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After at least six reports of potentially anti-Semitic attacks across New York City during the Jewish holiday of Hanukkah, the city is upping its police presence across certain Brooklyn neighborhoods and places of worship.
"Anyone who terrorizes our Jewish community WILL face justice," New York City Mayor Bill de Blasio said in a tweet Friday, adding that he'll dispatch more police forces to the neighborhoods of Williamsburg, Crown Heights, and Borough Park. "Anti-Semitism is an attack on the values of our city — and we will confront it head-on."
Hanukkah began Sunday. By Monday morning, a 65-year-old man had reported to New York City police that he was punched and kicked by a man who allegedly screamed, “Fuck you, Jew,” in midtown Manhattan, according to CNN. New York Police arrested a 28-year-old from Miami, Steven Jorge, in connection to that incident. His attorney declined to comment.
Later that night, a man reported that teenagers hit his 6-year-old son and another boy in the lobby of a Williamsburg apartment building. That incident is being investigated as a potential anti-Semitic hate crime. Additionally, on Tuesday morning, a 25-year-old man said he was walking in the Brooklyn neighborhood of Crown Heights when people yelled anti-Semitic slurs at him before fleeing. In the same neighborhood later that day, a 56-year-old man reported that a group of people approached him while he was walking, and that one individual punched him.
Then, Thursday, a 34-year-old woman reported that she was attacked in Gravesend, Brooklyn, by a woman making anti-Semitic remarks. Ayana Logan, a 42-year-old, was arrested in connection to that attack and awaits arraignment, according to the Associated Press. It was not immediately clear whether she had an attorney.
The most recent incident occurred early Friday morning in Crown Heights, when a group of three women said they were slapped in the face and head by another woman on a street corner. Tiffany Harris was arrested in connection with that case, on a hate-crime harassment charge. Her attorney could not be immediately reached for comment.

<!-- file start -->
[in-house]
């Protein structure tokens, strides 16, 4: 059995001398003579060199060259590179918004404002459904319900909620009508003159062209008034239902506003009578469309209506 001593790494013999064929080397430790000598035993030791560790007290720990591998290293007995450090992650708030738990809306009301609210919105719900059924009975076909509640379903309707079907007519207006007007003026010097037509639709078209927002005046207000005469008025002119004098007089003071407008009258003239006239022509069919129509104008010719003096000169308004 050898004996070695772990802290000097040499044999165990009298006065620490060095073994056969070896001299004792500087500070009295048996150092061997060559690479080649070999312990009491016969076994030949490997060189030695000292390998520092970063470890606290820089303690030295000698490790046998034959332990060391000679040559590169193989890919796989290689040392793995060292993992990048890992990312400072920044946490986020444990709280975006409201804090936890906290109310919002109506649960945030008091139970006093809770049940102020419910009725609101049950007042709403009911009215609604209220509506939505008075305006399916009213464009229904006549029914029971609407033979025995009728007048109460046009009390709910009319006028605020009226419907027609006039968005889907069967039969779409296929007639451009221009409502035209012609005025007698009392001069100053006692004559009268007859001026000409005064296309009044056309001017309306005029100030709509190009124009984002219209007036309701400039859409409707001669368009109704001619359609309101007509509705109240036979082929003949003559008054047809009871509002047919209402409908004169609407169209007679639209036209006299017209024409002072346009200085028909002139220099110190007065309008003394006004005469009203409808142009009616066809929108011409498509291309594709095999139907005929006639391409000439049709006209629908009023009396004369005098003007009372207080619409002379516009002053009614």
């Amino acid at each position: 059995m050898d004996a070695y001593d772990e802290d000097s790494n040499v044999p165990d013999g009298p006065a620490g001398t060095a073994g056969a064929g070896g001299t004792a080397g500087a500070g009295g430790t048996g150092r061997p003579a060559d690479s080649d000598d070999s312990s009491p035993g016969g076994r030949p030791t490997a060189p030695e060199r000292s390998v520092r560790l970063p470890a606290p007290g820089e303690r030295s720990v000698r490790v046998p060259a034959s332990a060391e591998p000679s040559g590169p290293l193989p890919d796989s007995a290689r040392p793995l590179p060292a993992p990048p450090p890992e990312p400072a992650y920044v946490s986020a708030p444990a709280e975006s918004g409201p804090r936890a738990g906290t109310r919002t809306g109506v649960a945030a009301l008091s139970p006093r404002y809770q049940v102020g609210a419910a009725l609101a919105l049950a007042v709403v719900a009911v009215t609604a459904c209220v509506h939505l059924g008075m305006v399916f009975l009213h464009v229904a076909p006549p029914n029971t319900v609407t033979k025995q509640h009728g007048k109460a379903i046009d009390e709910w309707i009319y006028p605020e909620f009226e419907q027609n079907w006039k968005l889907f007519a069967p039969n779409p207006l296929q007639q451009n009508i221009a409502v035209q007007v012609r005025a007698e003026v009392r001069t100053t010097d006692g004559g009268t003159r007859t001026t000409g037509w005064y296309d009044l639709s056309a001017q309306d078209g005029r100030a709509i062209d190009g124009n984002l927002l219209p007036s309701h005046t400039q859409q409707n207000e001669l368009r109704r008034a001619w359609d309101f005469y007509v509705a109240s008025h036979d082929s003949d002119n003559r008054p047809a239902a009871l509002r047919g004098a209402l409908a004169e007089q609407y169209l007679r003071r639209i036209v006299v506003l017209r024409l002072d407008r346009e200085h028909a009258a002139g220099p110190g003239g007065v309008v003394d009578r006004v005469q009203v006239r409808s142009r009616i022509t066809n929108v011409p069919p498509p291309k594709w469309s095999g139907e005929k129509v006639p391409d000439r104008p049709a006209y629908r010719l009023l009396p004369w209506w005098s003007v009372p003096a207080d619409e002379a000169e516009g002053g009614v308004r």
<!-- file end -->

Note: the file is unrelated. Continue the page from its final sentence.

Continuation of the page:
Anti-Semitic behavior is the most common form of hate crime reported in New York City, comprising more than half of all reported hate crimes, according to city data.
Separately, a Kosher market in nearby Jersey City was targeted earlier this month in a violent attack that left a police officer and three civilians dead. The FBI is investigating that shooting as an act of domestic terrorism, as local officials believe the attack was motivated by the suspects' hatred toward Jews.
Cover: In this Dec. 11, 2019 file photo, Orthodox Jewish men pass New York City police guarding a Brooklyn synagogue prior to a funeral for Mosche Deutsch in New York. Deutsch, a rabbinical student from Brooklyn, was killed in the shooting inside a Jersey City, N.J. market. New York City is increasing its police presence in some Brooklyn neighborhoods with large Jewish populations after a number of possibly anti-Semitic attacks during the Hanukkah holiday. (AP Photo/Mark Lennihan, File)